PHILADELPHIA, PA - JUNE 28: Dale Tallon, General Manager of the Florida Panthers, speaks on the phone on Day Two of the 2014 NHL Draft at the Wells Fargo Center on June 28, 2014 in Philadelphia, Pennsylvania.  (Photo by Bruce Bennett/Getty Images)
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Despite having a terrific season in 2015-16, the Florida Panthers made a number of changes to their front office. Some of the moves include: Tom Rowe being promoted to general manager, Dale Tallon being named the director of hockey operations and Eric Joyce and Steve Werier serving as assistant general managers.

There’s a lot of confusion as to who gets to make the final call on player personnel decisions in Florida, but Tallon tried to clear that up during a radio interview with 560 WQAM on Thursday.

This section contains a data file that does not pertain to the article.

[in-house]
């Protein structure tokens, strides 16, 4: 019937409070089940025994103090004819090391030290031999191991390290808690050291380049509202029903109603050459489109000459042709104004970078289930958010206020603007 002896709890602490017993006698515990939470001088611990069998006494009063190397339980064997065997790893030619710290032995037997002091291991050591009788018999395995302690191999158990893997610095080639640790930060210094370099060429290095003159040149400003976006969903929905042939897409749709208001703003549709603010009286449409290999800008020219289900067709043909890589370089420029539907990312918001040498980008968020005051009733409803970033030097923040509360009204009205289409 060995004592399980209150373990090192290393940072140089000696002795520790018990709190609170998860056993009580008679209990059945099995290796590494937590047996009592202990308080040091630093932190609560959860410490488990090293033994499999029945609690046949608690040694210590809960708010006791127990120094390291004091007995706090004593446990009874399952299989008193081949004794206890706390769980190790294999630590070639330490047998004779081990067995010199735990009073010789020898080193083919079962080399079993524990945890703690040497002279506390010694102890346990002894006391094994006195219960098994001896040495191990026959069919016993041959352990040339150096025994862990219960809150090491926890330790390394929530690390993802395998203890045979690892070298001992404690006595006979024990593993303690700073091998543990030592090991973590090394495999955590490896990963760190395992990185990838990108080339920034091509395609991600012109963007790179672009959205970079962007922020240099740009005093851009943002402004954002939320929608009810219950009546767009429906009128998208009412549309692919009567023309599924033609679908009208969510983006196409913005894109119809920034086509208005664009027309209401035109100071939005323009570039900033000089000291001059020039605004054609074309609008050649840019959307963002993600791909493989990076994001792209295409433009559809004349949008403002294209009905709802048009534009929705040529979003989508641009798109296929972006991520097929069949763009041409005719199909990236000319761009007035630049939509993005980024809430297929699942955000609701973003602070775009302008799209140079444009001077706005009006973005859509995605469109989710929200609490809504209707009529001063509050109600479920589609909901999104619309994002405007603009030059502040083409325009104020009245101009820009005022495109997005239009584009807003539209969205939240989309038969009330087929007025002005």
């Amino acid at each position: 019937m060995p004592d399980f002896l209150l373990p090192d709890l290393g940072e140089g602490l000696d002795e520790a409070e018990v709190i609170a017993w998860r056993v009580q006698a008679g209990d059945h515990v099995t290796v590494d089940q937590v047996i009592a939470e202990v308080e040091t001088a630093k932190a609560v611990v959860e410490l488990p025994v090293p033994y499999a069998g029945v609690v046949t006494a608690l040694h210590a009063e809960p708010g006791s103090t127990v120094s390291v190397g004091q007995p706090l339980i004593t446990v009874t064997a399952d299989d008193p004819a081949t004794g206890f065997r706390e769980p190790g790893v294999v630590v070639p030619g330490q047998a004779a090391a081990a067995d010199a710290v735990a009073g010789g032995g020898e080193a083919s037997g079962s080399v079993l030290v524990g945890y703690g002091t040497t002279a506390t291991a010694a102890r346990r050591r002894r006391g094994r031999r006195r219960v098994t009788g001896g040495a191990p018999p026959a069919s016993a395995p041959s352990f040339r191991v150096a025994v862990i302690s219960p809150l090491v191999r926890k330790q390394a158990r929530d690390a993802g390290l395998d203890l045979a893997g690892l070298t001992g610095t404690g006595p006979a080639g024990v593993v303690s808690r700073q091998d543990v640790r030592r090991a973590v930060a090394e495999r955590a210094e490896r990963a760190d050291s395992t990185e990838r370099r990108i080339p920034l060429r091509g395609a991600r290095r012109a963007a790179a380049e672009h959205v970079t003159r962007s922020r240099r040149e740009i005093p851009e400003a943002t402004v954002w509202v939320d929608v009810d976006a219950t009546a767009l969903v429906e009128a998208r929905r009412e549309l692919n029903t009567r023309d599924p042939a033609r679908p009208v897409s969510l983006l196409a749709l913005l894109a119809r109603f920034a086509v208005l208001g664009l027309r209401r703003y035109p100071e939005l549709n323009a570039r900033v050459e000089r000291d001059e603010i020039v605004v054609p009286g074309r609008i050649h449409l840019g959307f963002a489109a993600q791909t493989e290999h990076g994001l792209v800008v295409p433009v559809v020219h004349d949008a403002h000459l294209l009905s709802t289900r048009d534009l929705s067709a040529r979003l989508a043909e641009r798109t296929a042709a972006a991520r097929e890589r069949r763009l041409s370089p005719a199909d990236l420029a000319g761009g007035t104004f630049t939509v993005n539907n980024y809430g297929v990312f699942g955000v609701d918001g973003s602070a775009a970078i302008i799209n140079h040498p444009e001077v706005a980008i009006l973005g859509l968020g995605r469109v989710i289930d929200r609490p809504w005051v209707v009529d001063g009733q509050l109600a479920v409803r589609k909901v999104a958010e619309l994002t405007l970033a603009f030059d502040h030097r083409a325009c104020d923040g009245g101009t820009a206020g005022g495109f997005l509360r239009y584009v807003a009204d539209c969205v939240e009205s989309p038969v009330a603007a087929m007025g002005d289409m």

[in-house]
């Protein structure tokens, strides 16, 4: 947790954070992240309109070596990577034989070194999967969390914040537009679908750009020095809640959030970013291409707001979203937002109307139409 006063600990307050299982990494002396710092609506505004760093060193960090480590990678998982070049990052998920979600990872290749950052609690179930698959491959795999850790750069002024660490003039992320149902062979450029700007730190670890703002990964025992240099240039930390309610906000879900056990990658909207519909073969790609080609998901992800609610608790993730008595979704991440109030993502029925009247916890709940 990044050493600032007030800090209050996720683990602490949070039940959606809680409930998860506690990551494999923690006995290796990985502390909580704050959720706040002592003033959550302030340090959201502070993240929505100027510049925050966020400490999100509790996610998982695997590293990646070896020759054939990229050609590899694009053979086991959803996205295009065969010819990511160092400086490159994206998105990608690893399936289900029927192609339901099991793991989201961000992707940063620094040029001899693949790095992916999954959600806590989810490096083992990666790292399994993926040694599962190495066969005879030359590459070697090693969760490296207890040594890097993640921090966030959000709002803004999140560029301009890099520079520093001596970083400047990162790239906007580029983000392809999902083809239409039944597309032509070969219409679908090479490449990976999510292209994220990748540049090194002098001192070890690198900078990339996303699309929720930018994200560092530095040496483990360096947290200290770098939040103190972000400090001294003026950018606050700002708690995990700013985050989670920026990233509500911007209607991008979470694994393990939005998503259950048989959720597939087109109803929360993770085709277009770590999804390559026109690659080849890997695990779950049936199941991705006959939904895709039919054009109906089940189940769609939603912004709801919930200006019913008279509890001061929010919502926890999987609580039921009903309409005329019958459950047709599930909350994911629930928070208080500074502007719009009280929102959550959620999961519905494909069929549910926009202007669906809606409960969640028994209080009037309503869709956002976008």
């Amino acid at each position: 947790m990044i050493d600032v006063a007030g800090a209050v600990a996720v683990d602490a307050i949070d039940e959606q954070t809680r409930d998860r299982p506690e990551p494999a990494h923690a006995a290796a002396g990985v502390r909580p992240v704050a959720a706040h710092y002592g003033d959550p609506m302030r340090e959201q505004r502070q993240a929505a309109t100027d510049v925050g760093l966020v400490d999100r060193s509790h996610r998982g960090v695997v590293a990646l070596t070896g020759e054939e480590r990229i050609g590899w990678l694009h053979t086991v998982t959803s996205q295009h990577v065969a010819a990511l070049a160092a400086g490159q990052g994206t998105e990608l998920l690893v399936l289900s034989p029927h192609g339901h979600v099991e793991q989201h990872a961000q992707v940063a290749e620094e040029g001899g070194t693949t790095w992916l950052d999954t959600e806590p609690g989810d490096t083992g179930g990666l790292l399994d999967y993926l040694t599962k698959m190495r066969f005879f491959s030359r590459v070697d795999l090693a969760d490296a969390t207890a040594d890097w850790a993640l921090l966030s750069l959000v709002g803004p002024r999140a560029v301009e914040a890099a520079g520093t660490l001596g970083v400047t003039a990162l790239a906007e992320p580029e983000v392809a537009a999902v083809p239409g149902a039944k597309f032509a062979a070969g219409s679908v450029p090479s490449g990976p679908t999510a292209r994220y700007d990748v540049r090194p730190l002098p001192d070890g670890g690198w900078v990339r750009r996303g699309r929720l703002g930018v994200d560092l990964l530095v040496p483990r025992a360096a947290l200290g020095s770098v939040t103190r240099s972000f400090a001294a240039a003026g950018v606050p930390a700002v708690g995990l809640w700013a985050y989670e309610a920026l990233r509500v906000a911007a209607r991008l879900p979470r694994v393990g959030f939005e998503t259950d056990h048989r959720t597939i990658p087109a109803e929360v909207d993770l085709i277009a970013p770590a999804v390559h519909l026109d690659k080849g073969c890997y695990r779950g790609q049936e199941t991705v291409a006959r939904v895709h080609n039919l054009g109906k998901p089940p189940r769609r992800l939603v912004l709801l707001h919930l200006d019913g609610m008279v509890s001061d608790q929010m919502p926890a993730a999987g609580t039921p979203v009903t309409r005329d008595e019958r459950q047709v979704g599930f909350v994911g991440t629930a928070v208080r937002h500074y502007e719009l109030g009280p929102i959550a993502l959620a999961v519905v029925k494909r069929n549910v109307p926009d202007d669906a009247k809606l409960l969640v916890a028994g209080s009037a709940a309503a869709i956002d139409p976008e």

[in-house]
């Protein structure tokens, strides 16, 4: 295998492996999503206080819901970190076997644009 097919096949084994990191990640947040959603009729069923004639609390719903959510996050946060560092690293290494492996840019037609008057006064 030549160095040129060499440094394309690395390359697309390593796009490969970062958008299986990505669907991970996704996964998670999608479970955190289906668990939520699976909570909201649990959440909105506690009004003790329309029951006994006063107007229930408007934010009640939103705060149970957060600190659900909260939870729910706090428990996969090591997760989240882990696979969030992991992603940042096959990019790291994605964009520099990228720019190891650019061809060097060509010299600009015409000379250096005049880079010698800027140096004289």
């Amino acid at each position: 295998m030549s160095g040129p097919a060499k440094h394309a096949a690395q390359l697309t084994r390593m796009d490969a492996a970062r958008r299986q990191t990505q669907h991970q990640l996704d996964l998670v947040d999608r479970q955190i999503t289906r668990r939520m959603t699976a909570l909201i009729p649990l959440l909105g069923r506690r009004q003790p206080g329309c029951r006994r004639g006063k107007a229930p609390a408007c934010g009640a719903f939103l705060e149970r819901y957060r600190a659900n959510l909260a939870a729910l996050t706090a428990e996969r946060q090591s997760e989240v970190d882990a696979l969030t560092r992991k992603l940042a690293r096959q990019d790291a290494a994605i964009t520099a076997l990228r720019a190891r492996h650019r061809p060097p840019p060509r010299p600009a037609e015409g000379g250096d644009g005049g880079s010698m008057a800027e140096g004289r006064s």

“It allows me to focus on what I do best,” Tallon said of the front office changes. “And that’s evaluate, travel, scout and give us information on players that will help us win a championship and keep us as a top team for the next 15 years.

“I have a lot to say. I’m a stubborn guy, I have opinions, I have strong opinions and I let them know where I stand and I let them know how I feel. That’s the way it is. The bottom line is what’s best for the team.”

When asked if he still has the final say on personnel decisions, Tallon said: “yes, I do”.

When pressed on the issue, Tallon said this:

“Like I said, it’s by committee, we do it together. We’ve always done that. Nothing’s different. We’ve got great support and things are terrific. We’re really excited about our future, we’re excited about having a chance to win this year.”

It seems curious that the Panthers made all these changes after finally having success and qualifying for the playoffs, but they appear to have strong, committed owners, who are willing to do whatever it takes to put a winning product on the ice. We’ll soon find out if the changes were for the better or not.

To listen to the full interview, click here.